Vincent Siegerink: Major Studio Art

Each week, The Mac Weekly interviews a senior who specializes in an artistic field. This week, I had the pleasure of sitting down with Vincent Siegerink, a double major from an art and economics workshop. Vincent has had a multi-faceted career at Mac, which has included several major art projects.

TMW: Where are you from?

VS: I come from Holland. Just a small town in Holland.

TMW: Do you have other majors?

VS: I’m also an economics student, which is a bit weird because sometimes it feels like one department hates the other. Economics professors could trap sociology or art or something, and vice versa. Art majors are not always sympathetic to economics majors, which I fully understand.

Photo by Anna Van Voorhis ’14.

TMW: How do you find the balance between these things?

VS: I think they complement each other very well. They are so different, and I think doing both adds to the breadth of your perspective. I don’t think they are contradictory. But sometimes I have to think to myself, “Oh yeah, these economic majors! “

TMW: Did you always know you were going to become an art major?

VS: Not at all, no. I came to Mac with the intention of being in economics and didn’t take art classes until the second semester of sophomore year. And at the time, I had a lot of friends in their senior year who were art majors and I just thought what they were doing was really cool. And I thought, “why don’t you try it,” so I painted and sketched in the same semester. I loved it so it continued. It just happened.

TMW: So what are you currently working on?

VS: So we have a cornerstone that we need to do for the senior show. And I actually paint, which scares me a lot because I only took one painting lesson on Mac. I don’t really feel comfortable in it, the painting is so difficult and it takes so long. I actually put the first brush on my canvas yesterday so I officially started but it’s going to be a long process. The work focuses on global economic structures and power inequalities within these economic structures, and in particular on factory workers in Bangladesh. I want to paint factory workers, because in the past there was this kind of current in art called social realism and it still exists today and it mainly focuses on portraying working class people. I have the impression that this kind of theme still exists but has sort of disappeared from the painting. I think it would be very interesting to paint in a similar way, looking at it from a modern perspective.

TMW: It’s super interesting. What inspired you to use Bangladeshi factory workers?

VS: I was in Bangladesh this summer actually. I didn’t work or do anything with the factory workers, but I did work with the Grameen Bank, which is a micro-bank. How did I get there specifically? This is partly explained by the collapse of a factory in Bangladesh last year, [which] killed a thousand people. There has been a lot more debate about this and there has been increased awareness, so I guess I kind of took inspiration from that.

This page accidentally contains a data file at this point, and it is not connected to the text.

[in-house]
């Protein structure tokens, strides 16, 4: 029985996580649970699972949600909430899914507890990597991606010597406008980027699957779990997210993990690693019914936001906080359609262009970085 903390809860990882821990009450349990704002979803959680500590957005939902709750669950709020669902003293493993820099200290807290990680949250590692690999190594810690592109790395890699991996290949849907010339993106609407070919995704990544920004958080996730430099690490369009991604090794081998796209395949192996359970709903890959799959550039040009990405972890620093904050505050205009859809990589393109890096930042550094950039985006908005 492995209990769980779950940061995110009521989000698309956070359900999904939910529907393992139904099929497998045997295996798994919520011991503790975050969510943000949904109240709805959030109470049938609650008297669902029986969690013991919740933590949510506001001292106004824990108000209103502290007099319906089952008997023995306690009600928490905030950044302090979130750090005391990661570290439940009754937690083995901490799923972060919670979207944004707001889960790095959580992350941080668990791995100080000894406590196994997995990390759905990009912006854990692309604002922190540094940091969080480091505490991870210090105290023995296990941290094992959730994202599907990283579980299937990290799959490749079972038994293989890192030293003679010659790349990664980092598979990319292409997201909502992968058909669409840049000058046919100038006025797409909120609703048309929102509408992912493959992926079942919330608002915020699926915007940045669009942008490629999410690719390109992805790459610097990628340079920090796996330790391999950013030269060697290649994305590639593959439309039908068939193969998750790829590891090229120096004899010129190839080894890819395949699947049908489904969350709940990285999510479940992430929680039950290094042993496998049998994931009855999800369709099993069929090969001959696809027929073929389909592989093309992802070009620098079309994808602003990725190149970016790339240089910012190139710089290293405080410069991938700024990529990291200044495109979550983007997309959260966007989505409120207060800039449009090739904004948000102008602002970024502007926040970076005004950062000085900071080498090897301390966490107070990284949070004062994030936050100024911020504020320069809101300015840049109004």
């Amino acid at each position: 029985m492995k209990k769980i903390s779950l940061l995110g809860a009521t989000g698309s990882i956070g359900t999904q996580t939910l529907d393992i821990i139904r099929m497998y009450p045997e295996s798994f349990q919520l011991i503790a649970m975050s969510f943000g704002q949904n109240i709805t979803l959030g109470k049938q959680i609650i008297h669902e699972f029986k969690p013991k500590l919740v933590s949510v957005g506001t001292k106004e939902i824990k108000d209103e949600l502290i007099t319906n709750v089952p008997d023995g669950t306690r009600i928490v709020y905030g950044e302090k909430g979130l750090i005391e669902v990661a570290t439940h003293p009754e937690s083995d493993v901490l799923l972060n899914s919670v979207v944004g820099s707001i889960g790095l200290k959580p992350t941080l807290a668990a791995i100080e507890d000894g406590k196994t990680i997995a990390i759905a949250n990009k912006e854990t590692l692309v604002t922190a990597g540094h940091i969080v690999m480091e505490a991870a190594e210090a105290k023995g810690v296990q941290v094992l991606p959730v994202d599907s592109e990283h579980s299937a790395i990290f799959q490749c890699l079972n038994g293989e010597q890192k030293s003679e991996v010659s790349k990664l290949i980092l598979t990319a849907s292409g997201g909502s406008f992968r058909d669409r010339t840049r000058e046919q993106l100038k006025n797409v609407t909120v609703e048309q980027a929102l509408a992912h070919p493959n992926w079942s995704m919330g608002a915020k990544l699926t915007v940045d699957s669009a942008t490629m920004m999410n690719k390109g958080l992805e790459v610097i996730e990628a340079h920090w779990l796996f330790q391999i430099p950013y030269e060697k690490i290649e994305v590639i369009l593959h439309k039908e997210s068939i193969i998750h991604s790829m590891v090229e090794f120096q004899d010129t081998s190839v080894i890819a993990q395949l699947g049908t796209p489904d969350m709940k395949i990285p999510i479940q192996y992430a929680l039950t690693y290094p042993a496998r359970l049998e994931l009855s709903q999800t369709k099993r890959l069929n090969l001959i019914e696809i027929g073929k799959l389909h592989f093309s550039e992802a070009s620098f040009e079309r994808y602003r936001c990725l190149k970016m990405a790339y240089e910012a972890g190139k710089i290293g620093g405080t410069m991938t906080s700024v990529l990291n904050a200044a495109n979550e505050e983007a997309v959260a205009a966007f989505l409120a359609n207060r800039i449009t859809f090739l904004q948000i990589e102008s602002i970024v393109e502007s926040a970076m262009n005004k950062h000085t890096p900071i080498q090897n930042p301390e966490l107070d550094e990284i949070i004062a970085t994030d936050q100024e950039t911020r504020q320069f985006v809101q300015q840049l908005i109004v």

TMW: What has been your favorite project in Macalester so far?

VS: I have a lot of stories about my 2D design course [that] I would like to tell you. So we had this 2D design class, there were about eight or nine students, and that was in the bookstore building, and our teacher was called Gudrun Lock. She’s an assistant professor so she only teaches one class a year and she’s both so smart and crazy and really inspiring. She really wanted us to do some sort of artistic creation experience, so for example, we went on a trip once, just an outing – we went outside, and our exercise was that we couldn’t walk the paths. existing. So we would just like to cross into people’s gardens, this woman almost called the police… that was hilarious! And we just took that kind of really crazy road through the neighborhood, and then we saw this guy, he had this truck and he was at the gas station and she [Lock] was like “Sir, sir, can we take a ride with you?” So we all hopped in the back of his truck and shot Snelling down. He said to me: “Where do you want to go?” and we were like “wherever you go” then after a mile south or something he ran out of gas, and what happened was we had to push him at a gas station. So there we were, eight art students, and we were pushing this guy’s truck down the street to a gas station.

TMW: He’s lucky you jumped on board!